Please use this identifier to cite or link to this item:
Preference and the conversation analytic endeavor
|Preference and the conversation analytic endeavor,pdf.pdf||555.29 kB||Adobe PDF||View/Open|
|Title:||Preference and the conversation analytic endeavor|
|LC Subject Headings:||Quantification|
|Citation:||Journal of Pragmatics 64 (2014) 52--71|
|Abstract:||Conversation analysis (CA), as currently practiced, comprises two approaches -- action-oriented and meaning-oriented. I use CA treatments of ‘preference’ as a case in point. In current discussions of preference, the emphasis is on action, on what interactants do. Action is grounded in psychological mechanisms, which CA is not equipped to handle. So discussions of preference turn toward a more quantified notion of what people usually do. I argue that attempts at quantification raise problems that are not soluble within the confines of CA methodology. I then turn to the broadest and most discussed preference, the supposed preference for agreement, arguing that it is context sensitive in ways that produce multiple exceptions. Using a gross, transcontextual average, even if that were possible, would be unenlightening. I focus, using an extended example, on one of the exceptions, the case of accusations. I suggest that we drop the action- oriented approach and attend instead to meaning. This approach is grounded in a conception of evidence which does not rely on either falsification criteria or statistical measures. Its generalizations pertain not to what interactants normally do but to the resources they have and the methods they employ in producing meaning and social organization.|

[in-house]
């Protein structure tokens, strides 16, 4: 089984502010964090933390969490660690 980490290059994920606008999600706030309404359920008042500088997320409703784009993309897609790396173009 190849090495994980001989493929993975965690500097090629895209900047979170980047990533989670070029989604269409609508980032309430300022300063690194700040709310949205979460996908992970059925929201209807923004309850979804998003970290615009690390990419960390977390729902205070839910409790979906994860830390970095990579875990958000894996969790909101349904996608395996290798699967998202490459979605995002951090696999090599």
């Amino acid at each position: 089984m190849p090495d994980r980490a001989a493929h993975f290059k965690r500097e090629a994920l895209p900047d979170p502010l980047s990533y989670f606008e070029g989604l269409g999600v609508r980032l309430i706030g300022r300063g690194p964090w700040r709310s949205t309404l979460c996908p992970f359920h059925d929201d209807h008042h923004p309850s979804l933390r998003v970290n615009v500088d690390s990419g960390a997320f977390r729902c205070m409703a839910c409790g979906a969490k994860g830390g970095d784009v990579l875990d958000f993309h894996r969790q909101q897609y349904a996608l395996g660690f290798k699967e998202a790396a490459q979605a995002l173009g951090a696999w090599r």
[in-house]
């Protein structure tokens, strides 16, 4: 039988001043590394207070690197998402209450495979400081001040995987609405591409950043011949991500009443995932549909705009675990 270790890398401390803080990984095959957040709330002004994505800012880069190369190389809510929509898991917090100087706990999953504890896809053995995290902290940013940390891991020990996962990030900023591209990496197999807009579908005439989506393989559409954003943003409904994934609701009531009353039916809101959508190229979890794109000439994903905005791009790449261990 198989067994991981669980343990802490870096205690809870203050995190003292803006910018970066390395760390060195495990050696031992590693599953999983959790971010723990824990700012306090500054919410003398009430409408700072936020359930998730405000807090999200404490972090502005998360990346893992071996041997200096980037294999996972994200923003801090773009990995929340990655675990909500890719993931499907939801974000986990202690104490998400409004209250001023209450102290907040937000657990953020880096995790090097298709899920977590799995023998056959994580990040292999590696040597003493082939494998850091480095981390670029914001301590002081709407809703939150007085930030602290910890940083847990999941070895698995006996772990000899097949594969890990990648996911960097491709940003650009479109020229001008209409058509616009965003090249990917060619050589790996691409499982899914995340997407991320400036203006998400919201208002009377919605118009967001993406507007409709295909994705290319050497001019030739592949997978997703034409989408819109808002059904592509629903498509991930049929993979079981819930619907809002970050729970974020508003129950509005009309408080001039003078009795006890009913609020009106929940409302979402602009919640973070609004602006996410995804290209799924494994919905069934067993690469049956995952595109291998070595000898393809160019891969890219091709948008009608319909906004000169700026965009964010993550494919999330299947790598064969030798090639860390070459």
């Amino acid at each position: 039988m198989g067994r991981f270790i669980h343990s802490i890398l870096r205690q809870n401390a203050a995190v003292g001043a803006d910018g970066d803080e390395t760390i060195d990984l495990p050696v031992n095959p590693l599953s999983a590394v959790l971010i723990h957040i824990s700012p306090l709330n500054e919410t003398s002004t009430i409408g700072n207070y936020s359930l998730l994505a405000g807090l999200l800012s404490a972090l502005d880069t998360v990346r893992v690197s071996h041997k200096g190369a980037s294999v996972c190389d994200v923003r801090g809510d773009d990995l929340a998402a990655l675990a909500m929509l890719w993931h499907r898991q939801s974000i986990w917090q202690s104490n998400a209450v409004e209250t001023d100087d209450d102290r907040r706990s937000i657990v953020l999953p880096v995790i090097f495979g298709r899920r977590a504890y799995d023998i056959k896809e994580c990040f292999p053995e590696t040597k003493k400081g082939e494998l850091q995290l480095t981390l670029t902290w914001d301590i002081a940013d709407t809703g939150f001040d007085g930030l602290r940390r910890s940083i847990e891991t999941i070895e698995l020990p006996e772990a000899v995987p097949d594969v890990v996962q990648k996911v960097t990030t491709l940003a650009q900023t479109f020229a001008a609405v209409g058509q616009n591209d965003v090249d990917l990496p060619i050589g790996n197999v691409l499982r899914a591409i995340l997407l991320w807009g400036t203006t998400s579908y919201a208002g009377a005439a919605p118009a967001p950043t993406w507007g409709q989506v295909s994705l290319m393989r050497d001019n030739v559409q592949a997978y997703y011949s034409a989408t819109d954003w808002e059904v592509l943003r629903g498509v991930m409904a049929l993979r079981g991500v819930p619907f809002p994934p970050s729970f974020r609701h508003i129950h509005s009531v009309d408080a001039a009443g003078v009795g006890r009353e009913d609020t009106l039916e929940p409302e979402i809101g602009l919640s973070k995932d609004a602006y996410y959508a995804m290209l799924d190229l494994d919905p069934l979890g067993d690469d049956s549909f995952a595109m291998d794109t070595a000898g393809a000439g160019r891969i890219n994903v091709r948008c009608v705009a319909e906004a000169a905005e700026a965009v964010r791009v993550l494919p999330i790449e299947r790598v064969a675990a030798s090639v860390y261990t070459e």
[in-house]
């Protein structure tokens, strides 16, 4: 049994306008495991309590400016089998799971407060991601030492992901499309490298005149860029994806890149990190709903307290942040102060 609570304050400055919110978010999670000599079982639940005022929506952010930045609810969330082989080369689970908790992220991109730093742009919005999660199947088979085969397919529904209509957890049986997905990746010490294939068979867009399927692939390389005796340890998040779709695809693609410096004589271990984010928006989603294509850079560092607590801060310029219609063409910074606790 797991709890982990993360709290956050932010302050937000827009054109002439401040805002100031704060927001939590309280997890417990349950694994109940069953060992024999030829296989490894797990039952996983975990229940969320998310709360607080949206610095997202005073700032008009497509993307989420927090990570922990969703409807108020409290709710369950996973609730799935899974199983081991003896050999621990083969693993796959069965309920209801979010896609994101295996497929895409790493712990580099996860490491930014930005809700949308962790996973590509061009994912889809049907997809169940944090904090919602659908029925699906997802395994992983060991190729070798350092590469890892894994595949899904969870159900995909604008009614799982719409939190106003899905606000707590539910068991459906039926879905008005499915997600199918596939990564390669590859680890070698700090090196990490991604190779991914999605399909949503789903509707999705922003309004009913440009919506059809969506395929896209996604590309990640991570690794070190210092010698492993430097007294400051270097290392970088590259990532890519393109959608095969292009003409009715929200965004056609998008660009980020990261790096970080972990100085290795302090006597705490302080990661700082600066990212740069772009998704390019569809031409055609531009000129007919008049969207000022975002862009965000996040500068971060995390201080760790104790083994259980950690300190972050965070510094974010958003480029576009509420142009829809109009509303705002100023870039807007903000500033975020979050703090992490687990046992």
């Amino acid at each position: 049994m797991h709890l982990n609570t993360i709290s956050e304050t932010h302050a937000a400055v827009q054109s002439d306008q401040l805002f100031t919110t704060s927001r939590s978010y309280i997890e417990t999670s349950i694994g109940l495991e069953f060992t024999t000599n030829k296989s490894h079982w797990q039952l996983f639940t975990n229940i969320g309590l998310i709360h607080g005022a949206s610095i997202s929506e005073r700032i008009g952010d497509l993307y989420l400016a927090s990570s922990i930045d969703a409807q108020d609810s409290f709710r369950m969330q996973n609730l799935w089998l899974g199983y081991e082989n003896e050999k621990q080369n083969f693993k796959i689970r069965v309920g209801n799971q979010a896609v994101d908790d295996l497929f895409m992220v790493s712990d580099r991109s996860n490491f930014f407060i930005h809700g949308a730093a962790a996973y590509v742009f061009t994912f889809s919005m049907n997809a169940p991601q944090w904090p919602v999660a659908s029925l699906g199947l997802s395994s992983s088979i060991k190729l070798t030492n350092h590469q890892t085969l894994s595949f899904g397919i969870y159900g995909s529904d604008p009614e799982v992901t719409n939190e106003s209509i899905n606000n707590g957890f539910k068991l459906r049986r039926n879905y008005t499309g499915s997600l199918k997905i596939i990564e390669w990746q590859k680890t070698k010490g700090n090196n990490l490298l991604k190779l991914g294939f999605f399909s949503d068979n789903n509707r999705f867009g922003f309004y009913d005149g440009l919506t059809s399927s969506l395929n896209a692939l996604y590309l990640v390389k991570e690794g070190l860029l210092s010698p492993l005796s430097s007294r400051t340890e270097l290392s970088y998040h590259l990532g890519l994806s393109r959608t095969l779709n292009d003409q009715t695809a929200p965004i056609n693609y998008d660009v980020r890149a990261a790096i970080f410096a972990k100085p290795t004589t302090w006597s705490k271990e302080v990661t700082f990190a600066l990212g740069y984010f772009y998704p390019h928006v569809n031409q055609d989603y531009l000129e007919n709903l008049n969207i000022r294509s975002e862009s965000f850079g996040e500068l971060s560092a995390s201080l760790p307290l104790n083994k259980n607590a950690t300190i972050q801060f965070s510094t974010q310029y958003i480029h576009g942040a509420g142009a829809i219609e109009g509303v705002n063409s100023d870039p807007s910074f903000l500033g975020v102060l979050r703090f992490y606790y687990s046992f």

|Appears in Collections:||
Please email email@example.com if you need this content in ADA-compliant format.
Items in ScholarSpace are protected by copyright, with all rights reserved, unless otherwise indicated.